There's good news for the many women who have asked their fertility specialist over the years whether there's a link between in vitro fertilization (IVF) and an increased risk of breast cancer. Since IVF involves a temporary increase in hormones - five to ten times higher than normal including hormones that can impact the growth of specific types of breast cancer - it's a fair question.
Now, results from the largest, most comprehensive study to date just published in JAMA show no population-wide link. This confirms research of the past few years and counters a few small, earlier studies that concluded otherwise.
It is confusing. Various studies over the past ten years have also shown no link between breast cancer and IVF but experts remained cautious as women participating in the research who had IVF treatment during the 1980s had not yet reached menopause.
For the latest research "The main takeaway is there's no evidence of an increased subsequent risk of breast cancer, at least in the first couple decades," said Dr. Saundra S. Buys, an oncologist at the Huntsman Cancer Institute at the University of Utah, who was not involved in the new study.
The issue has been around for a while fueled by earlier studies with differing results. An analysis in 2013 of eight studies concluded tentatively that IVF did "not raise the risk of breast cancer over all." Still, experts worried that looking at larger numbers of women over a much longer period of time could still reveal a link.
The new Danish study followed more than 25,000 women for a median span of 21 years. The woman's average age was 32.8 when treatment began from 1980 to 1995. Researchers included a wide range of factors linked to cancer risks including a woman's age at the time she gave birth to her first child, her overall number of births and the number of IVF attempts.
The large study not only found no increased risk among women receiving IVF, but also found no greater risk among women who had various types of less intensive treatments to improve fertility.
The study did have a few surprising findings, including that women who had seven or more IVF cycles had a significantly lower cancer risk than women who received one or two cycles. For Dr. Owen K. Davis, president of the American Society for Reproductive Medicine "That's reassuring, because you would think if you did IVF 10 times, your risk would be higher." Some fertility specialists interviewed about the new study have expressed skepticism about this conclusion.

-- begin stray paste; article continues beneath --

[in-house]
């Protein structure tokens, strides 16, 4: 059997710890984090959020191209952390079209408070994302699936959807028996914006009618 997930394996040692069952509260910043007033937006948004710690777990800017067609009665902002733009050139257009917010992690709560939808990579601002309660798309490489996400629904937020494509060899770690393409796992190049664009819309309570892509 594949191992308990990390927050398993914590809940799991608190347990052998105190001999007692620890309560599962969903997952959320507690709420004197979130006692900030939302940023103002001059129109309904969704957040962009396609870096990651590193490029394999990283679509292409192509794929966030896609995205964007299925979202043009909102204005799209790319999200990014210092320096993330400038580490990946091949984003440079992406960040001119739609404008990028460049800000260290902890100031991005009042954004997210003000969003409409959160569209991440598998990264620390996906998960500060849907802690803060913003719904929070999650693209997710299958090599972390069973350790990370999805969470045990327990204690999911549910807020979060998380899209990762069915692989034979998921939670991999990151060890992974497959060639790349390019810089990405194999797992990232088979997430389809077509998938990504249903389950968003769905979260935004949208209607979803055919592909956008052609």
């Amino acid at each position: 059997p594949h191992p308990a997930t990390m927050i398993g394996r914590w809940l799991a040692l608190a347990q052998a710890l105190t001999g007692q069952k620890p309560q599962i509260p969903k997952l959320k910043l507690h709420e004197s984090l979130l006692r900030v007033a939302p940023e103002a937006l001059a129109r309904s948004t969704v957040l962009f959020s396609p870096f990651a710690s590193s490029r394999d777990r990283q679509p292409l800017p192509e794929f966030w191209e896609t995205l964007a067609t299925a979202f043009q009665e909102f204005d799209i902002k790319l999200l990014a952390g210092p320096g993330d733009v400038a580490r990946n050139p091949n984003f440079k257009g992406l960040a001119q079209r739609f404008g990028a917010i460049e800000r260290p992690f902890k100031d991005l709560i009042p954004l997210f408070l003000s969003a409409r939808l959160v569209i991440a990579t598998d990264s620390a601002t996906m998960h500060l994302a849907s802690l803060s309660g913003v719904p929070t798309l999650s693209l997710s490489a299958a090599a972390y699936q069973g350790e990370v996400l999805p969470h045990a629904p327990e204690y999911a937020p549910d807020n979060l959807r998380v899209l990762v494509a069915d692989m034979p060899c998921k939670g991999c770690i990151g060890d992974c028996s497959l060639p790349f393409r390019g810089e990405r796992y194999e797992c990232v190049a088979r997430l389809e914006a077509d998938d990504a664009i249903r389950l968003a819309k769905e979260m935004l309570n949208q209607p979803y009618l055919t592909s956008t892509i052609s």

The study also showed women who had a poor response to ovarian stimulation in the first IVF attempt had a decreased breast cancer risk.
The American Cancer Society's Mia Gaudet who directs breast and gynecologic cancer research, welcomed the new study as it adds a "significant amount of evidence that there is no link between IVF and breast cancer." While reassuring, she warned results were not conclusive given the research caveats that today's IVF protocols differ slightly than those studied in both the type and duration of drugs given.
The other limitation of the Danish study was the small number of post-menopausal women - only 14 percent of the Dutch participants were over the age of 60, limiting the conclusions for this specific age group.
To address some of these issues, the Dutch researchers have recruited and will track an additional 10,000 women who received the latest IVF regimen plus another 5,000 who received other fertility treatments.
Women facing infertility and undergoing IVF to have a baby are already stressed. This new study plus the additional research planned should provide some much needed peace of mind. After all, there's plenty of time to be stressed later when the babies become teenagers!